Volume 582, October 2015
|Number of page(s)||16|
|Section||Planets and planetary systems|
|Published online||01 October 2015|
1 Department of PhysicsUniversity of Warwick, Gibbet Hill Road, Coventry, CV4 7AL, UK
2 Aix Marseille Université, CNRS, LAM (Laboratoire d’Astrophysique de Marseille) UMR 7326, 13388 Marseille, France
3 Instituto de Astrofísica e Ciências do Espaço, Universidade do Porto, CAUP, Rua das Estrelas, 4150-762 Porto, Portugal
4 Departamento de Astrofísica, Centro de Astrobiología (CSIC-INTA), ESAC campus 28691 Villanueva de la Cañada ( Madrid), Spain
5 Université. Grenoble Alpes, IPAG, 38000 Grenoble, France
6 CNRS, IPAG, 38000 Grenoble, France
7 INAF−Osservatorio Astrofisico di Torino, via Osservatorio 20, 10025 Pino Torinese, Italy
8 Observatoire Astronomique de l’Université de Genève, 51 chemin des Maillettes, 1290 Versoix, Switzerland
9 Institut d’Astrophysique de Paris, UMR7095 CNRS, Université Pierre & Marie Curie, 98bis boulevard Arago, 75014 Paris, France
10 Observatoire de Haute-Provence, Université d’Aix-Marseille & CNRS, 04870 Saint Michel l’Observatoire, France
11 CNRS, Canada-France-Hawaii Telescope Corporation, 65-1238 Mamalahoa Hwy., Kamuela, HI 96743, USA
Received: 2 March 2015
Accepted: 18 August 2015
Aims. The K2 mission has recently begun to discover new and diverse planetary systems. In December 2014, Campaign 1 data from the mission was released, providing high-precision photometry for ~22 000 objects over an 80-day timespan. We searched these data with the aim of detecting more important new objects.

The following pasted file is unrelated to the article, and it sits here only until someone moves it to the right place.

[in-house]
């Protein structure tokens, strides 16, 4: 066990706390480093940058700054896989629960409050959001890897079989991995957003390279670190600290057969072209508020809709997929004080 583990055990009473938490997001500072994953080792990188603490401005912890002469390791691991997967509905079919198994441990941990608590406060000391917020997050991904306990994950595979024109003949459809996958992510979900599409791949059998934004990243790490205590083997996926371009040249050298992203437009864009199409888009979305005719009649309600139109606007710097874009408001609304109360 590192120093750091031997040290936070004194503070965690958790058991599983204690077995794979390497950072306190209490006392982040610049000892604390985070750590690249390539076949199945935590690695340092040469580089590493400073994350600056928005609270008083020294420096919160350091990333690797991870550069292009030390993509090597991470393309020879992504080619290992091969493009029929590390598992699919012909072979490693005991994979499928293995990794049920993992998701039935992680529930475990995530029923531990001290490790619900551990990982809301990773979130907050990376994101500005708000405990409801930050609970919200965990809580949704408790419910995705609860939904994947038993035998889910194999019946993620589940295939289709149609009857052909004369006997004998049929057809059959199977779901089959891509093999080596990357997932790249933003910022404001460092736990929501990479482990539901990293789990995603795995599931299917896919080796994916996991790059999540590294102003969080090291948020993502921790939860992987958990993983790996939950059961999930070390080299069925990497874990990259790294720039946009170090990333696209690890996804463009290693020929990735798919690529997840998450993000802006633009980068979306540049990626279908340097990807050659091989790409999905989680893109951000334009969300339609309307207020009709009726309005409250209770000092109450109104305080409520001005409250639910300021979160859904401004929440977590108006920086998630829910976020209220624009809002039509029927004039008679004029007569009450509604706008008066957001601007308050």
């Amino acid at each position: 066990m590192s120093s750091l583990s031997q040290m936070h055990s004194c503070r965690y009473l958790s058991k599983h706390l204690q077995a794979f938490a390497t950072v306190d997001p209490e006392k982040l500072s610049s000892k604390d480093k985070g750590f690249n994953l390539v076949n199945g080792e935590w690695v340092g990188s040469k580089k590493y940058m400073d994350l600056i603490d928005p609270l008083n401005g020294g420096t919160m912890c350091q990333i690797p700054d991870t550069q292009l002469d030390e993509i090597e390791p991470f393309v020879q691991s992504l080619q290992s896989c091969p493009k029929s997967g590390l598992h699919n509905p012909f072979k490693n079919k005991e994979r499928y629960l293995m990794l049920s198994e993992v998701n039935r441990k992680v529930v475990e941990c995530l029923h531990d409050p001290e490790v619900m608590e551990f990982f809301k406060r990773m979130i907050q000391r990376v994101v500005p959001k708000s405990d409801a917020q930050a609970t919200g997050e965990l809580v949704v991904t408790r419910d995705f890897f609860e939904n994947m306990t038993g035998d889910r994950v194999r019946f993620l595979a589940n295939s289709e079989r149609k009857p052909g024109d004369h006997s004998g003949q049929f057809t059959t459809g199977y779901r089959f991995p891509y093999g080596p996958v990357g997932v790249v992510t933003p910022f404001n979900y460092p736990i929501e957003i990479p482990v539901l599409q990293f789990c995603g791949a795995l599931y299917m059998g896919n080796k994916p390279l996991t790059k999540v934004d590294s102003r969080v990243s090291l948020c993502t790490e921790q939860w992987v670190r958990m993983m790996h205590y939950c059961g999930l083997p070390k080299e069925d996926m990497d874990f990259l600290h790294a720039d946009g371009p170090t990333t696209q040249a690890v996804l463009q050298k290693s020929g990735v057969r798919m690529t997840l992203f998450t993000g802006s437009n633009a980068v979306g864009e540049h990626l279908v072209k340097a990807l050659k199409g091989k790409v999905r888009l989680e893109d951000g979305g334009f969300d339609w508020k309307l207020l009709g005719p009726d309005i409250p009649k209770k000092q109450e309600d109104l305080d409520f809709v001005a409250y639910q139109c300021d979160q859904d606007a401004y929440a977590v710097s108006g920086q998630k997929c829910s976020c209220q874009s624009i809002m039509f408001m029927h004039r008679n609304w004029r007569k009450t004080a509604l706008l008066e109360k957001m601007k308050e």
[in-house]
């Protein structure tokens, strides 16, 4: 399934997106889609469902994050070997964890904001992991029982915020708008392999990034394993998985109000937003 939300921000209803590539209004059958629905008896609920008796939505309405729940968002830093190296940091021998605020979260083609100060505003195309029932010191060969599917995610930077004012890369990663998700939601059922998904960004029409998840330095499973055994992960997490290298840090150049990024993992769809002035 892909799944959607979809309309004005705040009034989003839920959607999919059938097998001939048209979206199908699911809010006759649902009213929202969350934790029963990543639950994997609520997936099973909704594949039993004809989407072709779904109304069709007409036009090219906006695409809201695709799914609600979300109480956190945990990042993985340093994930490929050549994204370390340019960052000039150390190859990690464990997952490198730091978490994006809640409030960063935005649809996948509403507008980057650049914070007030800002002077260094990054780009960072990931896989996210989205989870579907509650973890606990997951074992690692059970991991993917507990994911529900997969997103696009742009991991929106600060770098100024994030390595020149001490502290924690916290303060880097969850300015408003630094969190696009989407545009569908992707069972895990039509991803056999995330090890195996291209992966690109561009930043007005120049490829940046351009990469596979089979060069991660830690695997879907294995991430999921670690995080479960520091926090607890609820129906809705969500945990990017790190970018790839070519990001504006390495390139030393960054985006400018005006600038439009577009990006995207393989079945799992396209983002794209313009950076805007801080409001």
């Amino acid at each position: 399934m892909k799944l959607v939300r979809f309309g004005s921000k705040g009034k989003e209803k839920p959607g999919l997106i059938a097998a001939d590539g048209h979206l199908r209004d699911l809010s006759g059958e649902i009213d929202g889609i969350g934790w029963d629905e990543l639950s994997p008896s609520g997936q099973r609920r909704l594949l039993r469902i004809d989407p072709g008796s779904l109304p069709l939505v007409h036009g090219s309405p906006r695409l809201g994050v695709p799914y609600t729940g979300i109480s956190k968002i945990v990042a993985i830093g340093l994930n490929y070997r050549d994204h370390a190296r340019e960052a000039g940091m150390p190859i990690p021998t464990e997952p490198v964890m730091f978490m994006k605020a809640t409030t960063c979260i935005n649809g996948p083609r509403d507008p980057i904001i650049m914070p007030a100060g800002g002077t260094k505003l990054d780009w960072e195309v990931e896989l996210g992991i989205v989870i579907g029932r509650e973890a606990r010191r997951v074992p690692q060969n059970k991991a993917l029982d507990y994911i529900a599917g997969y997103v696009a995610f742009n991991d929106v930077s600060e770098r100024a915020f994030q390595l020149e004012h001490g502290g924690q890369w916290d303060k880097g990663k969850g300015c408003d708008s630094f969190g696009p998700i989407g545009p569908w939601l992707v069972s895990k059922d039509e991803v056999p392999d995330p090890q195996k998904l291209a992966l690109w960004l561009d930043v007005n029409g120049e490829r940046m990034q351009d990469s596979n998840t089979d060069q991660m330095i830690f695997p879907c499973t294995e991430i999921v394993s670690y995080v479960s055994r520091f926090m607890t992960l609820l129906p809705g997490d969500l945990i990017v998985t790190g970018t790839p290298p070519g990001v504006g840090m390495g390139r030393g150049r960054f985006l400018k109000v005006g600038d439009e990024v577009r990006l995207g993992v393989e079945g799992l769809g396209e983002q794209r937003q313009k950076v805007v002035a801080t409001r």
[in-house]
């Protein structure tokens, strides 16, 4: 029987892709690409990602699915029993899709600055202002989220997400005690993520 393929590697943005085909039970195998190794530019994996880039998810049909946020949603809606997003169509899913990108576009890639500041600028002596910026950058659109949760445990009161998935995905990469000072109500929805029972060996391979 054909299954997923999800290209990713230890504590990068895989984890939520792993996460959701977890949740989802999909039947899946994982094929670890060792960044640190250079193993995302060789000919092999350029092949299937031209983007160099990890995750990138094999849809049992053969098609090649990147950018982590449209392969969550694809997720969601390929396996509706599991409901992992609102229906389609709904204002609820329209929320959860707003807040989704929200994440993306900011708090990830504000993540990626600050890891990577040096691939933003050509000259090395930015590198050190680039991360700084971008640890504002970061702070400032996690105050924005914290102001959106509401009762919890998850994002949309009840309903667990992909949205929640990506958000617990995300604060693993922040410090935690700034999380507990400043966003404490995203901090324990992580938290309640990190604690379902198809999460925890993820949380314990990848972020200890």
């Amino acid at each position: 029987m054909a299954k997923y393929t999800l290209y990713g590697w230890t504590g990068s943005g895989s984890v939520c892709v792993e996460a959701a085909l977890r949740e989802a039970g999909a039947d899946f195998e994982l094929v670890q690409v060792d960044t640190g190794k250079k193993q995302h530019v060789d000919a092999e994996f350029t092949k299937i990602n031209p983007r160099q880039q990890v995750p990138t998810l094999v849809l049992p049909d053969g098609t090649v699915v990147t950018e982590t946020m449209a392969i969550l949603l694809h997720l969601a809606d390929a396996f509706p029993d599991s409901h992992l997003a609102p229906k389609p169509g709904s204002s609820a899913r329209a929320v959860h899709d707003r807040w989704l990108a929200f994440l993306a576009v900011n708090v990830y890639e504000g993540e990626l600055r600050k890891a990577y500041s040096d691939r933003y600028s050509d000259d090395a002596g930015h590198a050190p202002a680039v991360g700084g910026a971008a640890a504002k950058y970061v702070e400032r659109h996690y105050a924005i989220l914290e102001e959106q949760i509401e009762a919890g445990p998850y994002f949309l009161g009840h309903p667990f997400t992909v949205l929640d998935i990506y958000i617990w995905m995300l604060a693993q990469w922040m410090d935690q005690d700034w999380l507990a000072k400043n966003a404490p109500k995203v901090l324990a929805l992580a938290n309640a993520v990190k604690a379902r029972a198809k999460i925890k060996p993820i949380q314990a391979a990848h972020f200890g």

Methods. Our search through two separate pipelines led to the independent discovery of K2-19b and c, a two-planet system of Neptune-sized objects (4.2 and 7.2 R⊕), orbiting a K dwarf extremely close to the 3:2 mean motion resonance. The two planets each show transits, sometimes simultaneously owing to their proximity to resonance and the alignment of conjunctions.
Results. We obtained further ground-based photometry of the larger planet with the NITES telescope, demonstrating the presence of large transit timing variations (TTVs), and used the observed TTVs to place mass constraints on the transiting objects under the hypothesis that the objects are near but not in resonance. We then statistically validated the planets through the PASTIS tool, independently of the TTV analysis.
Key words: planets and satellites: individual: EPIC201505350c / planets and satellites: detection / planets and satellites: general / planets and satellites: dynamical evolution and stability / planets and satellites: individual: EPIC201505350b
Using observations made with SOPHIE on the 1.93-m telescope at Observatoire de Haute-Provence (CNRS), France.
Appendix is available in electronic form at http://www.aanda.org
A table of the data plotted in Fig. 1 is only available at the CDS via anonymous ftp to cdsarc.u-strasbg.fr (126.96.36.199) or via http://cdsarc.u-strasbg.fr/viz-bin/qcat?J/A+A/582/A33
© ESO, 2015
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